President Barack Obama said Friday that smartphones -- like the iPhone the FBI is trying to force Apple Inc. to help it hack -- can’t be allowed to be "black boxes," inaccessible to the government.
The technology industry, he said, should work with the government instead of leaving the issue to Congress. "You cannot take an absolutist view on this," Obama said at the South by Southwest festival in Austin, Texas.
"If your argument is strong encryption no matter what, and we can and should create black boxes, that I think does not strike the kind of balance we have lived with for 200, 300 years, and it’s fetishizing our phones above every other value." Obama’s appearance on Friday at the event known as SXSW, the first by a sitting president, comes as the FBI tries to force Apple Inc. to help investigators access an iPhone used by one of the assailants in December’s deadly San Bernardino, California, terror attack. Apple has appealed a magistrate court order that it assist the government, saying to do so would undermine its encryption technology.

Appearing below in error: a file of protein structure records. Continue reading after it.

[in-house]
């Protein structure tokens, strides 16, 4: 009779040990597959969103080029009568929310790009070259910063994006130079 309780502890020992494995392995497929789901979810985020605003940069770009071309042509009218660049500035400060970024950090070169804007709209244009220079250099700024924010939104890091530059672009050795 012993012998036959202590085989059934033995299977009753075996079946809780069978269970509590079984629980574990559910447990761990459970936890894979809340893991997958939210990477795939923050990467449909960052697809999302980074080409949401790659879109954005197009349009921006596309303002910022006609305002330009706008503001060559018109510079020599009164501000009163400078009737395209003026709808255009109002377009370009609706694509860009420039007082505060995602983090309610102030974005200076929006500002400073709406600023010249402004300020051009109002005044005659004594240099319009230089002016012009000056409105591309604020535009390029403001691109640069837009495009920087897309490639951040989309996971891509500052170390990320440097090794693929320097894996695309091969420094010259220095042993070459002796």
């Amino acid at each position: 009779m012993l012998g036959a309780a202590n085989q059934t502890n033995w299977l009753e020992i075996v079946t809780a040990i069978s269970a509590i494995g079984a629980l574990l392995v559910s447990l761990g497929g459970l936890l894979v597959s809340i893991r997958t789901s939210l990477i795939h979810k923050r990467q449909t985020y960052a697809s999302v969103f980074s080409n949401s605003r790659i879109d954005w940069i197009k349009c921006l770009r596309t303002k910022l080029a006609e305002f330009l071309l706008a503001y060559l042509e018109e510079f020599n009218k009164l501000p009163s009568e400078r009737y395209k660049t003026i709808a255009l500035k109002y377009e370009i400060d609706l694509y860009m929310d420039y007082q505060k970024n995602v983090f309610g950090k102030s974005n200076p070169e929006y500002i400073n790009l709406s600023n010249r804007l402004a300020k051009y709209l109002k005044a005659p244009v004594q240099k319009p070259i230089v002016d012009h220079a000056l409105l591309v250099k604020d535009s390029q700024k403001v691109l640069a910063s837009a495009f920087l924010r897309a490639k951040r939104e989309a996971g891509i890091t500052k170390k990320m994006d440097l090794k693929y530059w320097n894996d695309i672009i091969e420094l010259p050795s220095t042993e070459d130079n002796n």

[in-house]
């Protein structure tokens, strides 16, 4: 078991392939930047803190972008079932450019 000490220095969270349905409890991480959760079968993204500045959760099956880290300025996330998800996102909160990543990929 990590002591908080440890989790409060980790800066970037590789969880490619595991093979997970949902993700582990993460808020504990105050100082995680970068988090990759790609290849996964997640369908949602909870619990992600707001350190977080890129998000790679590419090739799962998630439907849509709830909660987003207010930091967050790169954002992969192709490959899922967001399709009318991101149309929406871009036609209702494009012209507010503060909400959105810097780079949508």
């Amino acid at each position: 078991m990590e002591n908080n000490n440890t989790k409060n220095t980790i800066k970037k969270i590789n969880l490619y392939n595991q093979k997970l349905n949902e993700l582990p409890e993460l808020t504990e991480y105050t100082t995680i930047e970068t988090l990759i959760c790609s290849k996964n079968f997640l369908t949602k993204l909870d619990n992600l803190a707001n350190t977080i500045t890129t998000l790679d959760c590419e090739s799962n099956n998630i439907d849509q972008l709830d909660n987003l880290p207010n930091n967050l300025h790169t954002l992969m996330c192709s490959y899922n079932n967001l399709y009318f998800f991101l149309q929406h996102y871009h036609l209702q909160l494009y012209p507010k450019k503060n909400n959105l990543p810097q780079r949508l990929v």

Rapid technological advancements "offer us enormous opportunities, but also are very disruptive and unsettling," Obama said at the festival, where he hoped to persuade tech workers to enter public service. "They empower individuals to do things that they could have never dreamed of before, but they also empower folks who are very dangerous to spread dangerous messages."
Siding with Apple are technology companies including Amazon Inc., Microsoft Corp., Facebook Inc. and Google’s parent Alphabet Inc. On Thursday, the government filed a memorandum in the case arguing that Apple would need to assign as few as six workers for as little as two weeks to hack into Syed Farook’s phone.
“This burden, which is not unreasonable, is the direct result of Apple’s deliberate marketing decision to engineer its products so that the government cannot search them, even with a warrant,” government attorneys said in the filing.
‘Sloppy and Rushed’
Obama was interviewed at the festival by the CEO and editor in chief of the Texas Tribune, Evan Smith, who told him that "it looks to the tech community, or to some in the tech community, that government is the enemy" in its dealings with Apple. South by Southwest, now 30 years old, has grown from an event to highlight local musicians and artists into one of the nation’s largest and most popular technology conferences and film-and-music festivals.
The White House has backed the FBI in its fight with Apple, but has said Obama believes it it is vital to balance privacy protections against the needs of law enforcement. Obama has not weighed in on legislation being drafted by Senate Intelligence Committee Chairman Richard Burr, a North Carolina Republican, and the senior Democrat on the panel, Dianne Feinstein of California, which would require companies to comply with court orders asking for assistance accessing encrypted data.